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CARTA weighs ride-hailing partner pilot program

Staff //February 20, 2020//

CARTA weighs ride-hailing partner pilot program

Staff //February 20, 2020//

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The Charleston Area Regional Transportation Authority is considering partnering with a ride-hailing company such as Uber or Lyft in order to make its service more efficient in downtown Charleston.

The pilot program, unanimously approved Wednesday by CARTA’s board, would allow seniors 55 and older and qualified Tel-A-Ride customers to receive a $5 subsidy on any ride that begins or ends in the medical district between 9 a.m. and 5 p.m. Monday through Friday.

Jon Dodson, planner with CARTA and the Berkeley-Charleston-Dorchester County of Governments, said the average ride-hailing trip downtown costs about $7 and travels 2 miles, which means customers would end up paying about $2 out of pocket.

CARTA is currently preparing a request for proposals to choose a vendor for the pilot program.

The program would be funded by a combination of grant funding and the elimination of Route 204, the MUSC / Calhoun Circulator, which Dodson said has the lowest productivity in the CARTA system. It costs $41 per passenger to run Route 204, with an average of 1.7 riders per hour.

“This is an area where the route’s not performing very well,” said CARTA Executive Director Ron Mitchum. “We’ve tried several different things, and really haven’t seen much increase in ridership, so … we do think this may have a place in our system.”

Tel-A-Ride costs CARTA $30 per trip to operate and costs customers $4 to ride.

Mitchum said partnering with ride-hailing companies isn’t a strategy to cut costs or avoid spending money, though.

“This gives us the ability to potentially serve more people within the same budget,” he said.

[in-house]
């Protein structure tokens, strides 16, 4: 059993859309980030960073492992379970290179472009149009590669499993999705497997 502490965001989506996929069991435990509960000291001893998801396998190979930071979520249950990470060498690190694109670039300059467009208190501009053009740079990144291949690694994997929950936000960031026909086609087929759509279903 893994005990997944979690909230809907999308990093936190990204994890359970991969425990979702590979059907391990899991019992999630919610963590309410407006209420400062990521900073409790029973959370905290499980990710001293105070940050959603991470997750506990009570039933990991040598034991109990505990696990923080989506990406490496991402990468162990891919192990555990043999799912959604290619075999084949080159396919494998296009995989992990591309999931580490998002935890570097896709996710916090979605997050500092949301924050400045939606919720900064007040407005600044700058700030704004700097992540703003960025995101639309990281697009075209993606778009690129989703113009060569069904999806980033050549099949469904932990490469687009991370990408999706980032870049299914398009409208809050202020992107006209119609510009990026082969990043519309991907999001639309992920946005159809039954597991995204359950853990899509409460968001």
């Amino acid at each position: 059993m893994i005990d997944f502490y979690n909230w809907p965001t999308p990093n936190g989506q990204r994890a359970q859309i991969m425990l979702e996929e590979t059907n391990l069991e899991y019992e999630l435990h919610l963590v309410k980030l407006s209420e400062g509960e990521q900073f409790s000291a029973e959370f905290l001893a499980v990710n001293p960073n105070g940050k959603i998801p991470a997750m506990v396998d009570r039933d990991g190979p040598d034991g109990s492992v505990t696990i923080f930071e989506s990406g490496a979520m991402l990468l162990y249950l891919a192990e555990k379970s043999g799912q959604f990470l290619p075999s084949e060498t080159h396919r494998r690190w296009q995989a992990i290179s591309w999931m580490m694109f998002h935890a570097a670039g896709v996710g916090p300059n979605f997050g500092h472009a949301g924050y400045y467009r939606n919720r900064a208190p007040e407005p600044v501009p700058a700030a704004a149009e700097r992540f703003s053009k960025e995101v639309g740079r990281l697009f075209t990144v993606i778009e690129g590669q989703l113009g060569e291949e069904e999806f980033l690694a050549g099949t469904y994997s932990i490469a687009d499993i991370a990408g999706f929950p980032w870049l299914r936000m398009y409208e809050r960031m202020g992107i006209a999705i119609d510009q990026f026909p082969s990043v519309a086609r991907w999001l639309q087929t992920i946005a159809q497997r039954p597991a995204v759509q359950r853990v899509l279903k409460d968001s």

He added that he’ll probably hold a pre-proposal meeting with potential ride-hailing vendors so that everyone is on the same page about what CARTA is trying to accomplish.

Mitchum told CARTA’s board that he expects ride-hailing drivers to be able to function as they normally do, picking up passengers as they request rides, but those that opt in to picking up CARTA customers would be expected to guarantee certain services, such as getting out of the car to open the door and help passengers in.

“We’re not talking about having to deal with something that’s going to take a lot of time,” he said. “I think it’s just making sure they get in the car, get out of the car safely — that kind of thing.”

Additionally, Mitchum said he will ensure that Tel-A-Ride customers are still able to book rides to and from the medical district by calling CARTA, so that people without smartphones will be able to use the ride-hailing service.

If the pilot program is successful, Mitchum said it could be expanded to other areas on a case-by-case basis.

“I think it’s one of those things that we would have to incrementally expand the service areas,” he said. “But what we were trying to focus on first and foremost is all those folks who are trying to get to their doctor’s appointments. … I think we have to be incremental in it, though, from the standpoint of we have a limited budget and we can’t open it up to the entire service area because we could lose control real fast.”